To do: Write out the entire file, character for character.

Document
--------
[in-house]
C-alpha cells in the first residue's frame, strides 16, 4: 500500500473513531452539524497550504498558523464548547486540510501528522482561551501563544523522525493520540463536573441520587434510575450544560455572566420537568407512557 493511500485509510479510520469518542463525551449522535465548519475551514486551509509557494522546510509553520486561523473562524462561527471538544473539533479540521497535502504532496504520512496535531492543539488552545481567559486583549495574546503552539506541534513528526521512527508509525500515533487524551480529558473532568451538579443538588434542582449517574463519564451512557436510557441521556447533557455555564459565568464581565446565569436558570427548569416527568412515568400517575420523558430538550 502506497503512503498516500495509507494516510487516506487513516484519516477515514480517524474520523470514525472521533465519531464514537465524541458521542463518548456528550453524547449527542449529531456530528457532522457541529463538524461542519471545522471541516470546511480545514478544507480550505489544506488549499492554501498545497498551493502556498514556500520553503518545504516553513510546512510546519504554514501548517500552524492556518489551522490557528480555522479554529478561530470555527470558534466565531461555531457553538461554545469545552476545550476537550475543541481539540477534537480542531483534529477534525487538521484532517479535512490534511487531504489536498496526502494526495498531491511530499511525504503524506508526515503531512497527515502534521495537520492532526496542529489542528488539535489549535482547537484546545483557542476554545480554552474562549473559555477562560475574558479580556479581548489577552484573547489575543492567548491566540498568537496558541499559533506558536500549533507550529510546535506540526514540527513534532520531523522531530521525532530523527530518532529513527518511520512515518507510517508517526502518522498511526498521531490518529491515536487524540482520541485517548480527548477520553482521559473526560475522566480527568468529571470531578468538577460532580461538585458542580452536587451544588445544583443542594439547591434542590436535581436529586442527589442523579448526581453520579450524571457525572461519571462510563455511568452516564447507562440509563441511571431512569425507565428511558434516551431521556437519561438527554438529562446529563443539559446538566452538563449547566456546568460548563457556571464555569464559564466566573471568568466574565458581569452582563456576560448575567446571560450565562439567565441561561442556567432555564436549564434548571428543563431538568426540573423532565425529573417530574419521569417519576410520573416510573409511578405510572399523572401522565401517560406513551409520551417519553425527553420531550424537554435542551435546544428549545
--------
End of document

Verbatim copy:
[in-house]
C-alpha cells in the first residue's frame, strides 16, 4: 500500500473513531452539524497550504498558523464548547486540510501528522482561551501563544523522525493520540463536573441520587434510575450544560455572566420537568407512557 493511500485509510479510520469518542463525551449522535465548519475551514486551509509557494522546510509553520486561523473562524462561527471538544473539533479540521497535502504532496504520512496535531492543539488552545481567559486583549495574546503552539506541534513528526521512527508509525500515533487524551480529558473532568451538579443538588434542582449517574463519564451512557436510557441521556447533557455555564459565568464581565446565569436558570427548569416527568412515568400517575420523558430538550 502506497503512503498516500495509507494516510487516506487513516484519516477515514480517524474520523470514525472521533465519531464514537465524541458521542463518548456528550453524547449527542449529531456530528457532522457541529463538524461542519471545522471541516470546511480545514478544507480550505489544506488549499492554501498545497498551493502556498514556500520553503518545504516553513510546512510546519504554514501548517500552524492556518489551522490557528480555522479554529478561530470555527470558534466565531461555531457553538461554545469545552476545550476537550475543541481539540477534537480542531483534529477534525487538521484532517479535512490534511487531504489536498496526502494526495498531491511530499511525504503524506508526515503531512497527515502534521495537520492532526496542529489542528488539535489549535482547537484546545483557542476554545480554552474562549473559555477562560475574558479580556479581548489577552484573547489575543492567548491566540498568537496558541499559533506558536500549533507550529510546535506540526514540527513534532520531523522531530521525532530523527530518532529513527518511520512515518507510517508517526502518522498511526498521531490518529491515536487524540482520541485517548480527548477520553482521559473526560475522566480527568468529571470531578468538577460532580461538585458542580452536587451544588445544583443542594439547591434542590436535581436529586442527589442523579448526581453520579450524571457525572461519571462510563455511568452516564447507562440509563441511571431512569425507565428511558434516551431521556437519561438527554438529562446529563443539559446538566452538563449547566456546568460548563457556571464555569464559564466566573471568568466574565458581569452582563456576560448575567446571560450565562439567565441561561442556567432555564436549564434548571428543563431538568426540573423532565425529573417530574419521569417519576410520573416510573409511578405510572399523572401522565401517560406513551409520551417519553425527553420531550424537554435542551435546544428549545